Saudi officials are further believed to be pressuring Palestine Authority leader Mahmoud Abbas to allow Saudi Islamic scholars to visit Palestine. In a rare outreach, Iyad Madani, a Saudi national and secretary-general of the Jeddah-based, 57-nation Organization of Islamic Cooperation (OIC), visited the Temple Mount in January.
Saudi Arabia and the UAE have used Bahrain, a financially weak state whose ruling family was bolstered in 2011 by the intervention of a Saudi-led military force to counter a popular revolt, as a front for some of their overtures towards Israel.
Bahrain, which recently granted entry to an Israeli delegation to participate in a UNESCO meeting, has been at the forefront of the Gulf states’ religious diplomacy and propagation of interfaith dialogue.
Israel’s only official presence in the Gulf is its under-the-radar mission to the International Renewable Energy Agency in Abu Dhabi, which is widely seen as the Jewish state’s embassy to the region.
A prominent American rabbi, Marc Shneier, and evangelist Rev. Johnnie Moore, a member of Trump’s faith advisory board, keynoted at a dinner in Washington in May hosted by the Bahrain Embassy. Moore led a delegation of Bahraini and expatriate civic and business leaders on a visit to Israel last December, days after Trump had recognized Jerusalem as the capital of the Jewish state.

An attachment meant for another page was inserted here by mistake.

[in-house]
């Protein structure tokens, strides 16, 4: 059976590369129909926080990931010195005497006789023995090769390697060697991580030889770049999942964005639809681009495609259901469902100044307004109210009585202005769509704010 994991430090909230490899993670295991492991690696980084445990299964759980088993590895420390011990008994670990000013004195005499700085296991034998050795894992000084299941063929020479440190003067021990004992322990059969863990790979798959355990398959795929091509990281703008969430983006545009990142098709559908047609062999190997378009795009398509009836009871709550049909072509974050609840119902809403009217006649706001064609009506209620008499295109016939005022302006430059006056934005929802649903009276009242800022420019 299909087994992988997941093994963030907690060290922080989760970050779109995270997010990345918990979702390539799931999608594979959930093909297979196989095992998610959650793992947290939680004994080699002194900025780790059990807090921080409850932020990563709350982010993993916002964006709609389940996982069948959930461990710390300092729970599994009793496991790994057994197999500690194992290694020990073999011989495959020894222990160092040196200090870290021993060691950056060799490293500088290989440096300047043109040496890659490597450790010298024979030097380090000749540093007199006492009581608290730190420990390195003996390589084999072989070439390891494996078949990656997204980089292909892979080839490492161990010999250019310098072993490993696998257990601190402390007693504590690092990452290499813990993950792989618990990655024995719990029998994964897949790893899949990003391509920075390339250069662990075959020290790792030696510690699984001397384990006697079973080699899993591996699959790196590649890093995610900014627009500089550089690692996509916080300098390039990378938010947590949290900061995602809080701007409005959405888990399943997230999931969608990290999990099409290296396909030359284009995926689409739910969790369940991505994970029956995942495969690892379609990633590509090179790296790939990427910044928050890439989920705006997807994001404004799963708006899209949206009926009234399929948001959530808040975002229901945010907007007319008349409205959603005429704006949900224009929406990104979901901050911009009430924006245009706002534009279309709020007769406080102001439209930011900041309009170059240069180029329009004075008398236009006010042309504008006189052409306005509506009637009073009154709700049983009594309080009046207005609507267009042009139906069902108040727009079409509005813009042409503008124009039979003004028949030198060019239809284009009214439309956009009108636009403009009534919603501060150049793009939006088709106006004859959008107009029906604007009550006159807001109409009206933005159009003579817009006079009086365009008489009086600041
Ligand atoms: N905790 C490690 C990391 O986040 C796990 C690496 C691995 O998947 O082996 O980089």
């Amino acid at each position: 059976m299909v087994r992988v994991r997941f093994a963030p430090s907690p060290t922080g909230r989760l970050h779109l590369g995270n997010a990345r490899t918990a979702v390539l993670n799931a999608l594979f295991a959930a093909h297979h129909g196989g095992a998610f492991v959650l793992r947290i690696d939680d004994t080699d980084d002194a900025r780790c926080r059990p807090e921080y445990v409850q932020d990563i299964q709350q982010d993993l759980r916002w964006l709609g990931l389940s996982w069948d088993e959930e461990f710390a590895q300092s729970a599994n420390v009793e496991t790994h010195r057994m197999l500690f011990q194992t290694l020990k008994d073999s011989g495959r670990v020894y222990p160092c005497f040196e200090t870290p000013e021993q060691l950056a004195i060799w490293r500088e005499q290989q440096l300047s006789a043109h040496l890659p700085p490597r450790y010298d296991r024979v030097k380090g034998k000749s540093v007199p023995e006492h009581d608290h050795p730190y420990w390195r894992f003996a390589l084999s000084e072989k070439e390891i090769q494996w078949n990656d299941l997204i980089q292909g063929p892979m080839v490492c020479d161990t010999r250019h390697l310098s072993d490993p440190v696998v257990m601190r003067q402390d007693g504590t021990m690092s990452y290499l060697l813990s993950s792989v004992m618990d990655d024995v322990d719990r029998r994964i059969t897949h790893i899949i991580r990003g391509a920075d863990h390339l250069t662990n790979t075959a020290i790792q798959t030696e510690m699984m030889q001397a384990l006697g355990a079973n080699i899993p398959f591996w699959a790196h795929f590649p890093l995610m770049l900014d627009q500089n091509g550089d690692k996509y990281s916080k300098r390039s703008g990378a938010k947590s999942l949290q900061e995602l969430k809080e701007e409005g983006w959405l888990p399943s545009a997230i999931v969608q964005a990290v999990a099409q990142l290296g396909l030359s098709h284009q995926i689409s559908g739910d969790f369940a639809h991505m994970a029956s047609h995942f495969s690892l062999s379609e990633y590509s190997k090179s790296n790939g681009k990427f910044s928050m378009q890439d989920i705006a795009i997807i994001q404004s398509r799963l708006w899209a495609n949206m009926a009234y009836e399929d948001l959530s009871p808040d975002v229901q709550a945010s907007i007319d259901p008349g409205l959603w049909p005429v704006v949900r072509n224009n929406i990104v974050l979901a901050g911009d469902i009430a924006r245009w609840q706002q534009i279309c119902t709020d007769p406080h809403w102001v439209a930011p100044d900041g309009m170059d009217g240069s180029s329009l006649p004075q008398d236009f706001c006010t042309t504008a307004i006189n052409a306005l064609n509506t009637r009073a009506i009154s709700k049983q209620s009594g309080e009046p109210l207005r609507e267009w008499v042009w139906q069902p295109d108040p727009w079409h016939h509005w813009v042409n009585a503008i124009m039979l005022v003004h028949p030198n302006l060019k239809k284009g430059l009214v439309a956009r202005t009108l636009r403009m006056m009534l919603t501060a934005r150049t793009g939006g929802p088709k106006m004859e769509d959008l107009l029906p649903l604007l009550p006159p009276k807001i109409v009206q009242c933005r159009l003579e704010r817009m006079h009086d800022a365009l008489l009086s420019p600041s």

The delegation’s Palestinian reception suggests that Saudi-UAE efforts to gain a geopolitics-driven religious foothold in Jerusalem may not be straightforward. Palestinian guards barred the delegation from entering the Temple Mount while protesters in Gaza blocked it from visiting the Gaza Strip.
Said Palestine Liberation Organization executive committee member Hanan Ashrawi in a comment about the visit that could have applied to the broader Saudi-UAE effort: “I don’t believe this whole lovey-dovey approach of ‘we’re here to show tolerance.’ Then go home and show tolerance at home.”
Dr. James M. Dorsey, a non-resident senior associate at the BESA Center, is a senior fellow at the S. Rajaratnam School of International Studies at Singapore’s Nanyang Technological University and co-director of the University of Würzburg’s Institute for Fan Culture.
BESA Center Perspectives Papers are published through the generosity of the Greg Rosshandler Family